For hundreds of years our people took care of one another; they lived their lives according to ancient traditions, customs and values that were passed along from one generation to the next.  Families helped and supported one another and worked together to protect our most revered members: our children and our Elders.  When families had difficulties or when children required care beyond what their natural parents could provide, extended family or community members stood in as alternative caregivers.  They ways in which the extended family and community cared for our children were and still are embedded in traditional community customs.  Foreign and authoritarian laws and methods that all but made our people, our traditions, and our culture extinct eventually displaced these customs.

The federal 1965 Welfare Agreement had a devastating effect on our traditional family and community systems and structures as non anishinabe child protection authorities removed our children from their families at an alarming rate and placed them in non aboriginal foster homes.  The placement of anishinabe children with predominantly non-anishinabe families often far away from their families of origin, communities and traditional ways of life, fractured our families and communities; demonstrated a blatant disregard for inherent tribal authority; and left our families ill-equipped to deal with the massive social implications which evolved in the absence of generations of children.

In the absence of community-based support programs to help our families become stronger and healthier, and prevention programs to reinforce and promote cultural pride and family integrity, many of our communities saw several generations of their children become socialized to non-anishinabe cultures. Language was lost; heritage and traditional customs were forgotten; and anishinabe family and tribal systems eroded.  One consequence of the separation of anishinabe children from their culture, clans, and community is the "Split Feather Syndrome", an emotional state characterized by a profound sense of not knowing whom one is or where one fits in.  The emotional trauma of identity confusion and a concurrent sense of not belonging underlie the majority of difficulties our people have in every aspect of their lives. Unfortunately the trauma created by the residential school experience of forced integration into a foreign culture and belief system is still felt today as parents grapple with lost identity.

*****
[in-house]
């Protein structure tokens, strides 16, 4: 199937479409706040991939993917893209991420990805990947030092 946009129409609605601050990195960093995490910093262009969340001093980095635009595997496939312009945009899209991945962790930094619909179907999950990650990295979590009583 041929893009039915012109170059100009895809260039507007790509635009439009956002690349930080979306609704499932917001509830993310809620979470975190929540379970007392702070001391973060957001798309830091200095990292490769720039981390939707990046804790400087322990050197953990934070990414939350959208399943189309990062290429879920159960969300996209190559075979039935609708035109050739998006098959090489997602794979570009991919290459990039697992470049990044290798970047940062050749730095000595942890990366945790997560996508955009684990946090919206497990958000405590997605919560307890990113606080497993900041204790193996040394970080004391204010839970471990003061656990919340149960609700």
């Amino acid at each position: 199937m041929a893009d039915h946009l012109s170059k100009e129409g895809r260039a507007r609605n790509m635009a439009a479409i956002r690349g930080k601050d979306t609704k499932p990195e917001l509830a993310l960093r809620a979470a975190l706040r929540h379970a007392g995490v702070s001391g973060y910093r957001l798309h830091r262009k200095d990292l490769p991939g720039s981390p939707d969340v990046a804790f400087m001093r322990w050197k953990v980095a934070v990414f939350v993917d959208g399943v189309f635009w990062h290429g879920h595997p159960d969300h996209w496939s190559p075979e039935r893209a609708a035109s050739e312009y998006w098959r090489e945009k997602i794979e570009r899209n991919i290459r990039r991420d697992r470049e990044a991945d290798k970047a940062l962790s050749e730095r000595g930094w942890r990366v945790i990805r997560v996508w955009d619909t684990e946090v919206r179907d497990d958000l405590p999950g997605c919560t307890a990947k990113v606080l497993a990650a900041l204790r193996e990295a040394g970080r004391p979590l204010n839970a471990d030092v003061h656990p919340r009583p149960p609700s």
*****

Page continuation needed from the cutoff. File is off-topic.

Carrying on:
During a round of reforms in the 1980's, the Child and Family Services Act, was amendment  to include provision under Part X "Indian and Native Child and Family Services" which began the recognition of Customary Care practice, unique to anishinabe children and families.

Currently, the majority of the children in our care, 86%, are in Customary Care placements.  This means they are either with family members, extended family members, in their own community, or with family outside their community.

Rights of the Aboriginal Child

Ojibwae child in regalia

Under the Great Law of the Anishinabeg, an Anishinaabe child has aboriginal (ascribed) rights.

These are their Rights:

  • To their Name — Anishinabe ishinikasoowin
  • To their Clan — dodem
  • To be with the Family — gutsiimug
  • To cultural and ceremonial practices — Anishinabe miiniggisiwin
  • To their identity — anishinabewin
  • To their language — anishinabemoowin
  • To a purposeful and zestful life — mino bimatiziwin
  • To their ancestral land — anishinabe akiing
  • To the lifestyle of the anishinabe — anishinabechigewin
  • To a good education — kinamaatiwin
  • To protection within the family — shanawentasoowin
  • To protection outside the family — ganawentasoowin
by Larry W. Jourdain — used with permission.